In his later years Markman moved away from canvas. His mature work became increasingly sculptural, combining painting and sculpture and a variety of found and everyday objects. As his work matured, Markman increasingly sought a more naïve aesthetic. Markman moved away from the limits imposed by the rectangular dimensions of canvas by painting on small pieces of masonite; these segments were then joined into a sequence that allowed a larger painting to develop into a synthetic whole, and to assume unusual and even three-dimensional shapes in its final form. This gave his images, with their rough edges and their quirky, cockeyed forms, the freshness and directness characteristic of self-taught, outsider or outlier artists. In reviewing this evolution, The Soho Weekly News wrote (March 1979) ”Ronald Markman used to paint on flat surfaces, like other painters. Recently he turned to creating painted wooden assemblages, and in so doing has produced some of the most enjoyable works on view this month.”
Markman’s vibrant, colorful constructions are intricately detailed, teeming with word play and populated by cartoon-like characters. Although his work appears spontaneous and randomly silly, Markman deliberately planned each detail, down to the smallest brushstroke. Grace Glueck of The New York Times wrote about Markman’s work in January 20, 1984. “Ronald Markman’s sprightly domestic scenes, wall pieces built up of painted wood cutouts, show he’s paid close attention to comic strips, and also to the early works of Picasso and Braque. In lesser hands, this combination might not work, but—wildly mixing colors, scales, textures, dimensions, perspectives, illusion and reality—he brings it off with verve.”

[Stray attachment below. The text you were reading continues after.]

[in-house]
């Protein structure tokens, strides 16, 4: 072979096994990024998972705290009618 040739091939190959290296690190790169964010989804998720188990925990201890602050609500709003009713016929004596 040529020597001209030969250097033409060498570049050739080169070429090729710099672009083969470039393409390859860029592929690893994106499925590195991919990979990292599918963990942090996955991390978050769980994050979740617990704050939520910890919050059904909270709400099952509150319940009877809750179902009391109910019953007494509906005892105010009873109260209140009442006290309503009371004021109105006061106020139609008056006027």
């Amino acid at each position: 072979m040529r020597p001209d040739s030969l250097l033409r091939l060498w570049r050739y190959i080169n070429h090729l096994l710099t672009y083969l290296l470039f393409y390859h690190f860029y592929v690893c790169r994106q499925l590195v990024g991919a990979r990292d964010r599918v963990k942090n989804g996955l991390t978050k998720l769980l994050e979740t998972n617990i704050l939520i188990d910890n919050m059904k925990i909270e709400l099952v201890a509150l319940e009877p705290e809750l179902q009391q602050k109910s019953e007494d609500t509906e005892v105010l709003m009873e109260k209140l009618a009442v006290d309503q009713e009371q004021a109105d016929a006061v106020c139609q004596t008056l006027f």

In addition to his Mukfa installation, Markman’s two most significant works are a 9 x 16 x 2 foot sculptural painting entitled Mukfa Update (2008) and the 11 x 10 foot Mukfa Gate (2005) which is modeled on highly decorative Chinese temple gates. Both pieces are representative of Markman’s signature style – vibrant three-dimensional constructions combining painting and sculpture, every inch teeming with tiny, detailed scenarios, punny wordplay, and populated with colorful cartoon-like characters.
Markman was a highly disciplined worker, painting or drawing every day that he was not teaching. The preponderance of his teaching career was spent at Indiana University, Bloomington. In 1965, Markman was offered a faculty position which he held until his retirement in 1994. Shortly thereafter, he moved to Annapolis, Maryland where he lived and worked until his death. St. Johns College mounted two retrospectives of his work – in 2005 and in 2017 – as did the Maryland Hall.
Markman married Barbara Miller in 1959. Their daughter, Ericka, was born in 1961. Barbara Markman died in 1991. Several years later, Markman met Barbara Cabot, who moved with him to Annapolis, where they lived together until his death in 2017.